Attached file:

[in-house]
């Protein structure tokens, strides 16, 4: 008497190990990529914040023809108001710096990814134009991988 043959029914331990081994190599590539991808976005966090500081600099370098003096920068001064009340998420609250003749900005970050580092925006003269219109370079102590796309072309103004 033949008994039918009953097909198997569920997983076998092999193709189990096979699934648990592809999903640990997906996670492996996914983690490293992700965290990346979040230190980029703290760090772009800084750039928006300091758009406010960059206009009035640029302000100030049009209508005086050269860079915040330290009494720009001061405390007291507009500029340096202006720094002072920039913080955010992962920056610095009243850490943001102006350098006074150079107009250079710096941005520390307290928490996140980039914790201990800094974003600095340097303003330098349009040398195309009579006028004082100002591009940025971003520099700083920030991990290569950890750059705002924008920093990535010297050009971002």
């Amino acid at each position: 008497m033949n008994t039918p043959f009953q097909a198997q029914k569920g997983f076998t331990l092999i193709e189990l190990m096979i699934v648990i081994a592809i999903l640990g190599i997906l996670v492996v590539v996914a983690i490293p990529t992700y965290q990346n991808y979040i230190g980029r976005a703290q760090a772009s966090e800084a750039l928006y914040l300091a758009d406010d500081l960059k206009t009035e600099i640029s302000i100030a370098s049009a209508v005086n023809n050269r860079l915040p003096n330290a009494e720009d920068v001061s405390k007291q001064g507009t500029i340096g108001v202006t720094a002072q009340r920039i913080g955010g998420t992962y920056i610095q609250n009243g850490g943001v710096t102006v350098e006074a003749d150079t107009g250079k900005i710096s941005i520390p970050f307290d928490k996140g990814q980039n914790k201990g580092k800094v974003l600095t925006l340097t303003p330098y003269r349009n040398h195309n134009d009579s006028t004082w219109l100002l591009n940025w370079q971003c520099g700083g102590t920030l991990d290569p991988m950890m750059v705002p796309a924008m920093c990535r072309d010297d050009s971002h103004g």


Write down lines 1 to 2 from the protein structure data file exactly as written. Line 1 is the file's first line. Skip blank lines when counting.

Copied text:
[in-house]
């Protein structure tokens, strides 16, 4: 008497190990990529914040023809108001710096990814134009991988 043959029914331990081994190599590539991808976005966090500081600099370098003096920068001064009340998420609250003749900005970050580092925006003269219109370079102590796309072309103004 033949008994039918009953097909198997569920997983076998092999193709189990096979699934648990592809999903640990997906996670492996996914983690490293992700965290990346979040230190980029703290760090772009800084750039928006300091758009406010960059206009009035640029302000100030049009209508005086050269860079915040330290009494720009001061405390007291507009500029340096202006720094002072920039913080955010992962920056610095009243850490943001102006350098006074150079107009250079710096941005520390307290928490996140980039914790201990800094974003600095340097303003330098349009040398195309009579006028004082100002591009940025971003520099700083920030991990290569950890750059705002924008920093990535010297050009971002």